Former presidential candidate, Peter Obi has said that Africa has the human and natural resources to be a key player in the global economy.
Obi, who was presidential candidate of Labour Party (LP) in 2023, said this at the Commonwealth-organised Trade and Investment Summit in London on Monday.
Speaking along the theme of the event, “Harnessing the African Opportunity”, Obi noted that Africa is greatly endowed being the second largest and second-most-populous continent of the world and a continent of incredible richness, not just in terms of its natural resources but also its human capital, with population of over 1.4 billion people.
The billionaire entrepreneur said, “A youthful and dynamic workforce with the largest concentration of working age population of about 1.1 billion people, with an abundance of natural resources ranging from minerals to over 874 million hectares of arable land for agricultural revolution, positions Africa as a key player in the global economy.
“While every socio-economic sector in Africa presents immense potential and opportunities, I used just four sectors – Technology, Entertainment, Natural Resources, and Agriculture to further illustrate the emerging opportunities of this great continent, I mentioned that Africa is not just catching up, but innovating its areas.
“From fintech (financial technology) solutions that address financial inclusion to mobile technologies that leapfrog traditional infrastructure Africa is proving to be a hub of innovation.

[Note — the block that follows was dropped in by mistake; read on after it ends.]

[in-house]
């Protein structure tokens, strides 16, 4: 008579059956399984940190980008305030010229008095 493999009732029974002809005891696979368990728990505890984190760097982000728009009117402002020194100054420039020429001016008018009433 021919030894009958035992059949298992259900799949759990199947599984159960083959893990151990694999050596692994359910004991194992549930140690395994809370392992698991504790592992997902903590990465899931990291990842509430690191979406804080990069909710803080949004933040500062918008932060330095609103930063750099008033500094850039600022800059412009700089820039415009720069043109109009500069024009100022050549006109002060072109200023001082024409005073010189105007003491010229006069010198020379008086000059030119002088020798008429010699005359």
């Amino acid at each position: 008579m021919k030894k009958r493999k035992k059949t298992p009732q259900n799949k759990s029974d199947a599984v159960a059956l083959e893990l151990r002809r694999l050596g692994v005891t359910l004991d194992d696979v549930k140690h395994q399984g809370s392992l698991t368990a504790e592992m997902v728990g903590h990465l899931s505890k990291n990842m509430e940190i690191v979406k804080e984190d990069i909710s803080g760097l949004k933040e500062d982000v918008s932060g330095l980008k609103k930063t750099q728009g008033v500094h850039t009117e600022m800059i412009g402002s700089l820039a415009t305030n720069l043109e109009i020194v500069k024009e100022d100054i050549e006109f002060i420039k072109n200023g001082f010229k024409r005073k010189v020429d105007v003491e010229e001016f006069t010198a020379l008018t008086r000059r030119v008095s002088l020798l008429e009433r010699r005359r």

“It is creating new opportunities for entrepreneurs and businesses including more access to education and healthcare. Africa is home to a litany of natural resources, including oil, gas, minerals, and timber.
“For instance, 40% of the gold and 90% of chromium and platinum deposits in the world are in Africa. The largest deposits of the world’s cobalt, diamond, platinum, and uranium are also in Africa.
“The richest country in the world in terms of mineral and natural resources is The Democratic Republic of Congo (DRC) with an estimated value of over $24 trillion including the largest deposits of coltan and cobalt. The DRC picture can be extrapolated for many other African countries.
“Recent studies show that Africa has 60 percent of the world’s uncultivated arable lands and that Africa’s food and agriculture market could increase from its present amount of less than US$300 billion a year to over US$1 trillion a year by 2030.
“The same studies show that with agriculture at the core of Africa’s economic transformation, the continent has the potential to become a global agricultural powerhouse and a net exporter of food.”
However, Obi noted, this could only be achieved if the right combination of policies is implemented.
He reiterated his often-stated position that Nigeria can earn more from agriculture than from oil if it invested in the vast uncultivated lands in the North.
“However, even with the immense potential and opportunities in Africa, many challenges remain, related to the widespread leadership failures in the continent.
“Africa is home to many people living in extreme poverty and multi-dimensional poverty.
“Despite these challenges, there is a growing belief that Africa can be on the cusp of a major transformation with the opportunities that abound if the right reforms are pursued.
“I urged the Commonwealth, with its long years of experience in political leadership in Africa to partner and support Africa to instill Accountable and responsible political leadership which has remained the most critical requirement for the harnessing of the immense opportunities in Africa for the benefit of Africa, the Commonwealth, and the global economy.
“I remain hopeful for a New Africa and a New Nigeria,” Obi stated.